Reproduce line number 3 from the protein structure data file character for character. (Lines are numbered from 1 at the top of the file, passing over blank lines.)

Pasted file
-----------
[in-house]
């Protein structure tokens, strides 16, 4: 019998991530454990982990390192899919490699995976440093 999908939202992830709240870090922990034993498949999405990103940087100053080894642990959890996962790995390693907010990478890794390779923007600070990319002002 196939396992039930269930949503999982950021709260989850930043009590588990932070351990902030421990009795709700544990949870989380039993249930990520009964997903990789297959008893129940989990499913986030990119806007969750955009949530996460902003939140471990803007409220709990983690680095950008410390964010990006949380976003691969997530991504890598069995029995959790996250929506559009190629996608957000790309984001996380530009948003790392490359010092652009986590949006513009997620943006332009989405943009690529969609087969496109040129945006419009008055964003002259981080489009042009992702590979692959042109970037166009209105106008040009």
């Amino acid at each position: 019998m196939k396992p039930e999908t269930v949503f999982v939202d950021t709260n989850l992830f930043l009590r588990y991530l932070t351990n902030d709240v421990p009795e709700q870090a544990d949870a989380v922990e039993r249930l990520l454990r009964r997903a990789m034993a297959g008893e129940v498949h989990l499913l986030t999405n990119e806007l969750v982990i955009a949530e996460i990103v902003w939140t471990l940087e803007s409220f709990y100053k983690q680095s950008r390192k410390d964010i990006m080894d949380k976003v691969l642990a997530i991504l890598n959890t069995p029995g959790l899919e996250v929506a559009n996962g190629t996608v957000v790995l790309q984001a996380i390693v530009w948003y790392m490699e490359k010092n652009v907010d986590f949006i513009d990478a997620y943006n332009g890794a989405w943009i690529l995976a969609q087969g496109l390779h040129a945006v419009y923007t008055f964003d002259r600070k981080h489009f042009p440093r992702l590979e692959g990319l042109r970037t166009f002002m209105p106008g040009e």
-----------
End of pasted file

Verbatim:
């Amino acid at each position: 019998m196939k396992p039930e999908t269930v949503f999982v939202d950021t709260n989850l992830f930043l009590r588990y991530l932070t351990n902030d709240v421990p009795e709700q870090a544990d949870a989380v922990e039993r249930l990520l454990r009964r997903a990789m034993a297959g008893e129940v498949h989990l499913l986030t999405n990119e806007l969750v982990i955009a949530e996460i990103v902003w939140t471990l940087e803007s409220f709990y100053k983690q680095s950008r390192k410390d964010i990006m080894d949380k976003v691969l642990a997530i991504l890598n959890t069995p029995g959790l899919e996250v929506a559009n996962g190629t996608v957000v790995l790309q984001a996380i390693v530009w948003y790392m490699e490359k010092n652009v907010d986590f949006i513009d990478a997620y943006n332009g890794a989405w943009i690529l995976a969609q087969g496109l390779h040129a945006v419009y923007t008055f964003d002259r600070k981080h489009f042009p440093r992702l590979e692959g990319l042109r970037t166009f002002m209105p106008g040009e």